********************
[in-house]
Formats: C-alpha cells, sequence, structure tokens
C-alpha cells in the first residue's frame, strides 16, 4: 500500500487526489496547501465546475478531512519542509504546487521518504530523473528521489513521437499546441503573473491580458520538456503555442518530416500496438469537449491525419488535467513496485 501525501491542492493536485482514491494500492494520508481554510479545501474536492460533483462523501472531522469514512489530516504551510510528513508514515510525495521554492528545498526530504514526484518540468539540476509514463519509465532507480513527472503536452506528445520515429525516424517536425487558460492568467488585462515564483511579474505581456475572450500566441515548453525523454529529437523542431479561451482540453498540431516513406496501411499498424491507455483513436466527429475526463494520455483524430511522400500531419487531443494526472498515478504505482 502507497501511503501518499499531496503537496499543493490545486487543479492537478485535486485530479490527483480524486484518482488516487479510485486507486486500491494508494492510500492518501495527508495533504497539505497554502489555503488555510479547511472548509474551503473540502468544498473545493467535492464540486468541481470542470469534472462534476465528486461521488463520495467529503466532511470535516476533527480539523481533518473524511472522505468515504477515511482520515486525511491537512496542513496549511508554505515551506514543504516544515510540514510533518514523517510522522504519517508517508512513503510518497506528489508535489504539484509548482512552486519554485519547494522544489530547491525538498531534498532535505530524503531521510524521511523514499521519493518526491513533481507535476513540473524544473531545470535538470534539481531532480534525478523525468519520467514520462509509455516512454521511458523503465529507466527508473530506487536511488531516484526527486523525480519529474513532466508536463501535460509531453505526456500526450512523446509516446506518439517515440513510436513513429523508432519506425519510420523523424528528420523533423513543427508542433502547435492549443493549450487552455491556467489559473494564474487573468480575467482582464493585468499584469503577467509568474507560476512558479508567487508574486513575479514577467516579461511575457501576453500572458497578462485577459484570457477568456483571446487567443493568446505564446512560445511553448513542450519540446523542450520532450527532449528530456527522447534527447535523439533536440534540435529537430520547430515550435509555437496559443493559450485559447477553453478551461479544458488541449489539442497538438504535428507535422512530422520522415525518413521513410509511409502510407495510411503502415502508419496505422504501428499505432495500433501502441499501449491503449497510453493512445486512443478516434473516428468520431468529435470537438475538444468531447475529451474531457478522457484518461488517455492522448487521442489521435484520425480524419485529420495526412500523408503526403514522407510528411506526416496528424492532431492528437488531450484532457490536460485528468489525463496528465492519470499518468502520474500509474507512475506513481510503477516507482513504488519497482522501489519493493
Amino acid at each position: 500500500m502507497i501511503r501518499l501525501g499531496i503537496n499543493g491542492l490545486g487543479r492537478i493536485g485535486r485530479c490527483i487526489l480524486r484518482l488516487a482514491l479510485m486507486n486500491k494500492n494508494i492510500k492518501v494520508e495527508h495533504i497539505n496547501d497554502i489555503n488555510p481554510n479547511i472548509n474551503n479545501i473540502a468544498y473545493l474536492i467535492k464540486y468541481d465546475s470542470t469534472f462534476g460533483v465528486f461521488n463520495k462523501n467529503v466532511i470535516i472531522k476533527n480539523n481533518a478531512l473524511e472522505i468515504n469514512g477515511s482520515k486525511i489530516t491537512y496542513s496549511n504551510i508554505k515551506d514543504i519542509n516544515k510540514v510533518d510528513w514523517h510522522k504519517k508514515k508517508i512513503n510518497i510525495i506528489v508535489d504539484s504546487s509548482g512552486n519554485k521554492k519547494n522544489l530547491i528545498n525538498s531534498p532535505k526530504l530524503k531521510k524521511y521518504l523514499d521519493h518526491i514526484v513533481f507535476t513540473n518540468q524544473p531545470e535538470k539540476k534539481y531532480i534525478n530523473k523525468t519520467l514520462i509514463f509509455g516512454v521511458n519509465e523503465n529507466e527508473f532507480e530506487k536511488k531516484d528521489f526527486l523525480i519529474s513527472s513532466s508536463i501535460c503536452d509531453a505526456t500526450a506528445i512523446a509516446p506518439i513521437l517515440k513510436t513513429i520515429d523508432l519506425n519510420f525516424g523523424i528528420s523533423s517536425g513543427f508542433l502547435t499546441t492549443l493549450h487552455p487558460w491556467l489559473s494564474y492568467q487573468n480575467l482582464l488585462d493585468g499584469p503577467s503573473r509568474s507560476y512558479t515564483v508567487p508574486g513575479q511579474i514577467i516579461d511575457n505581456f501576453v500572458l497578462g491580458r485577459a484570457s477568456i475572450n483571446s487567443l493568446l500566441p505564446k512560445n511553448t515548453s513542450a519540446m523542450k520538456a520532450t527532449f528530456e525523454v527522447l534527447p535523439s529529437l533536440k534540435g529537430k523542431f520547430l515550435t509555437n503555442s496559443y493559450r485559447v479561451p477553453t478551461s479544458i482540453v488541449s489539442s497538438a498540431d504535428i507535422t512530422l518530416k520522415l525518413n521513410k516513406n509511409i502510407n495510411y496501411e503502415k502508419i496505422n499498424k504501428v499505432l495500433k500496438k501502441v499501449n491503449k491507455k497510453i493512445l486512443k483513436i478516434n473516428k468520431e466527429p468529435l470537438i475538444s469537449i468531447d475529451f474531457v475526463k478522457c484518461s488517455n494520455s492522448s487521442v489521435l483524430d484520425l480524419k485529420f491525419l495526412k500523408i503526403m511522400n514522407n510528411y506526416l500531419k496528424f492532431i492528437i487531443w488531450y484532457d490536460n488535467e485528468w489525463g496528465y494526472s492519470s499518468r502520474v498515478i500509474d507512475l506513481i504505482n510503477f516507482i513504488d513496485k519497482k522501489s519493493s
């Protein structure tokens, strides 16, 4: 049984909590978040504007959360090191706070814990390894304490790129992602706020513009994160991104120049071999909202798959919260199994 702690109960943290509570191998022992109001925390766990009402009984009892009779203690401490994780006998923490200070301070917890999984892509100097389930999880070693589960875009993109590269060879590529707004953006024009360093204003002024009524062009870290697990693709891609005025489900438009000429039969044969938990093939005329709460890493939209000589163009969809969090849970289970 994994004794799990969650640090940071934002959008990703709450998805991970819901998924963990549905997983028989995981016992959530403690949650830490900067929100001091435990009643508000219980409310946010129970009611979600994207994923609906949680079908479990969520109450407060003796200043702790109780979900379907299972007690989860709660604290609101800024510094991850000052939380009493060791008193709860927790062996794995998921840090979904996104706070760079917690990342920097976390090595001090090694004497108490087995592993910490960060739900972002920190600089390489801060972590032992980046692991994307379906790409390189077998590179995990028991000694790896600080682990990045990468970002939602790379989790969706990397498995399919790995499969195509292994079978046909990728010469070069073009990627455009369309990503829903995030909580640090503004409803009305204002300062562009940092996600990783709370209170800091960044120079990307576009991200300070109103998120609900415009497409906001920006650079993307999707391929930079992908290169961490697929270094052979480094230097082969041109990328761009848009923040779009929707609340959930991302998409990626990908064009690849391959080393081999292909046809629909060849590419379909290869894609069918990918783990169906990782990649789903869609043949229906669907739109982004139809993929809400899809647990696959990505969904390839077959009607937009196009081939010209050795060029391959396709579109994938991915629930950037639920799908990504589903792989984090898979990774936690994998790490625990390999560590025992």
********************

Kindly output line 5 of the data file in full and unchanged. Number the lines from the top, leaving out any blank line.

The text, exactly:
């Protein structure tokens, strides 16, 4: 049984909590978040504007959360090191706070814990390894304490790129992602706020513009994160991104120049071999909202798959919260199994 702690109960943290509570191998022992109001925390766990009402009984009892009779203690401490994780006998923490200070301070917890999984892509100097389930999880070693589960875009993109590269060879590529707004953006024009360093204003002024009524062009870290697990693709891609005025489900438009000429039969044969938990093939005329709460890493939209000589163009969809969090849970289970 994994004794799990969650640090940071934002959008990703709450998805991970819901998924963990549905997983028989995981016992959530403690949650830490900067929100001091435990009643508000219980409310946010129970009611979600994207994923609906949680079908479990969520109450407060003796200043702790109780979900379907299972007690989860709660604290609101800024510094991850000052939380009493060791008193709860927790062996794995998921840090979904996104706070760079917690990342920097976390090595001090090694004497108490087995592993910490960060739900972002920190600089390489801060972590032992980046692991994307379906790409390189077998590179995990028991000694790896600080682990990045990468970002939602790379989790969706990397498995399919790995499969195509292994079978046909990728010469070069073009990627455009369309990503829903995030909580640090503004409803009305204002300062562009940092996600990783709370209170800091960044120079990307576009991200300070109103998120609900415009497409906001920006650079993307999707391929930079992908290169961490697929270094052979480094230097082969041109990328761009848009923040779009929707609340959930991302998409990626990908064009690849391959080393081999292909046809629909060849590419379909290869894609069918990918783990169906990782990649789903869609043949229906669907739109982004139809993929809400899809647990696959990505969904390839077959009607937009196009081939010209050795060029391959396709579109994938991915629930950037639920799908990504589903792989984090898979990774936690994998790490625990390999560590025992």